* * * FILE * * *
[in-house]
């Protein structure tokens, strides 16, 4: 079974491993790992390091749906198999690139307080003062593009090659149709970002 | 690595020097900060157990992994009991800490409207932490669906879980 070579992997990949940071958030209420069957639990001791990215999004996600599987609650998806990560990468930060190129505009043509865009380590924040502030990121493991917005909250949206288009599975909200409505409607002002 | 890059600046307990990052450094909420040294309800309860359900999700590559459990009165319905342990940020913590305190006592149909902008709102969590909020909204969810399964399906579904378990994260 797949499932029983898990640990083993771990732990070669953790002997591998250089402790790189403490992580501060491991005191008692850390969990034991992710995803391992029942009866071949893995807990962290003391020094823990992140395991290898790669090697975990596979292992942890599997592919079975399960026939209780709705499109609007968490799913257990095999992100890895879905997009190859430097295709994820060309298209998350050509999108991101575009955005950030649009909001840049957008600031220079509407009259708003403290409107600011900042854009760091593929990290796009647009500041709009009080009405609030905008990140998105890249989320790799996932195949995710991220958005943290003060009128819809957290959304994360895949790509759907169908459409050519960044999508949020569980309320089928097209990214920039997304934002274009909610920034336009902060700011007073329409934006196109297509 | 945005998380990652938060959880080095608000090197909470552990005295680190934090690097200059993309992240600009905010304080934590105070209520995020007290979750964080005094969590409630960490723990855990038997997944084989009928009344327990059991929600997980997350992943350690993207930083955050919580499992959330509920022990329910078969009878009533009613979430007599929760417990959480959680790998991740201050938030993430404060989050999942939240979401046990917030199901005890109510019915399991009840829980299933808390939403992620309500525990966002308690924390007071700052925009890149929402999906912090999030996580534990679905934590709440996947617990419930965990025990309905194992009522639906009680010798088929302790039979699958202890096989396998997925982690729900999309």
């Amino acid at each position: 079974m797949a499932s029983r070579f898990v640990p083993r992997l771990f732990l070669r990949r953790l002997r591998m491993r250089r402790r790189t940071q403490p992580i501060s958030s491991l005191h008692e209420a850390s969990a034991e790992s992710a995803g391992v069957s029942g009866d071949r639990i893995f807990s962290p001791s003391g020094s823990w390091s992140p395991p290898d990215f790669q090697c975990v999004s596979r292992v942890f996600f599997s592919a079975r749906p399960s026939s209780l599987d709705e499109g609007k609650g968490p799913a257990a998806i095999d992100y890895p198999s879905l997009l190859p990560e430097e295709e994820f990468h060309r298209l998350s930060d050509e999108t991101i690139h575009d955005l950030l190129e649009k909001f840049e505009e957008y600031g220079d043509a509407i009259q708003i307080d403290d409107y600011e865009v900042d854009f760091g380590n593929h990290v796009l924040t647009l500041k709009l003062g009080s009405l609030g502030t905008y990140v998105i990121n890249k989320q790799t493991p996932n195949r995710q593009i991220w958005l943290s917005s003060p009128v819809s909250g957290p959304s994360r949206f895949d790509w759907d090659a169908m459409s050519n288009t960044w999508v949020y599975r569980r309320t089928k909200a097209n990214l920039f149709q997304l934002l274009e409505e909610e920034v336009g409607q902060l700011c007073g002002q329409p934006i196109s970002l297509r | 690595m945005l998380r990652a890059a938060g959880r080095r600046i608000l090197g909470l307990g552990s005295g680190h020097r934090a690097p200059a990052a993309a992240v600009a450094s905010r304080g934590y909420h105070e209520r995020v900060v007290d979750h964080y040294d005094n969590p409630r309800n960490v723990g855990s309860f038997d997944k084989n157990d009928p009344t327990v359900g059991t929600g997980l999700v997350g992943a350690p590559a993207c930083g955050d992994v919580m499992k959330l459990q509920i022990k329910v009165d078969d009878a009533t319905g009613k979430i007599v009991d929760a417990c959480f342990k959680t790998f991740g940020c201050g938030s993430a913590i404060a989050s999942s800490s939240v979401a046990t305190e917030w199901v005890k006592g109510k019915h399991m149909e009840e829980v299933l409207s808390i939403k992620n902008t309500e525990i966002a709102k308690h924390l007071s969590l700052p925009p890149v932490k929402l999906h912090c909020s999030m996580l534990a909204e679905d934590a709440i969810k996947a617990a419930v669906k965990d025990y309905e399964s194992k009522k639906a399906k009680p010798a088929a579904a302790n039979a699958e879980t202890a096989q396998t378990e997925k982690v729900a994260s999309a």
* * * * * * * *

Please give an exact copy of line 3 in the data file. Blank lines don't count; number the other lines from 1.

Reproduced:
């Amino acid at each position: 079974m797949a499932s029983r070579f898990v640990p083993r992997l771990f732990l070669r990949r953790l002997r591998m491993r250089r402790r790189t940071q403490p992580i501060s958030s491991l005191h008692e209420a850390s969990a034991e790992s992710a995803g391992v069957s029942g009866d071949r639990i893995f807990s962290p001791s003391g020094s823990w390091s992140p395991p290898d990215f790669q090697c975990v999004s596979r292992v942890f996600f599997s592919a079975r749906p399960s026939s209780l599987d709705e499109g609007k609650g968490p799913a257990a998806i095999d992100y890895p198999s879905l997009l190859p990560e430097e295709e994820f990468h060309r298209l998350s930060d050509e999108t991101i690139h575009d955005l950030l190129e649009k909001f840049e505009e957008y600031g220079d043509a509407i009259q708003i307080d403290d409107y600011e865009v900042d854009f760091g380590n593929h990290v796009l924040t647009l500041k709009l003062g009080s009405l609030g502030t905008y990140v998105i990121n890249k989320q790799t493991p996932n195949r995710q593009i991220w958005l943290s917005s003060p009128v819809s909250g957290p959304s994360r949206f895949d790509w759907d090659a169908m459409s050519n288009t960044w999508v949020y599975r569980r309320t089928k909200a097209n990214l920039f149709q997304l934002l274009e409505e909610e920034v336009g409607q902060l700011c007073g002002q329409p934006i196109s970002l297509r | 690595m945005l998380r990652a890059a938060g959880r080095r600046i608000l090197g909470l307990g552990s005295g680190h020097r934090a690097p200059a990052a993309a992240v600009a450094s905010r304080g934590y909420h105070e209520r995020v900060v007290d979750h964080y040294d005094n969590p409630r309800n960490v723990g855990s309860f038997d997944k084989n157990d009928p009344t327990v359900g059991t929600g997980l999700v997350g992943a350690p590559a993207c930083g955050d992994v919580m499992k959330l459990q509920i022990k329910v009165d078969d009878a009533t319905g009613k979430i007599v009991d929760a417990c959480f342990k959680t790998f991740g940020c201050g938030s993430a913590i404060a989050s999942s800490s939240v979401a046990t305190e917030w199901v005890k006592g109510k019915h399991m149909e009840e829980v299933l409207s808390i939403k992620n902008t309500e525990i966002a709102k308690h924390l007071s969590l700052p925009p890149v932490k929402l999906h912090c909020s999030m996580l534990a909204e679905d934590a709440i969810k996947a617990a419930v669906k965990d025990y309905e399964s194992k009522k639906a399906k009680p010798a088929a579904a302790n039979a699958e879980t202890a096989q396998t378990e997925k982690v729900a994260s999309a």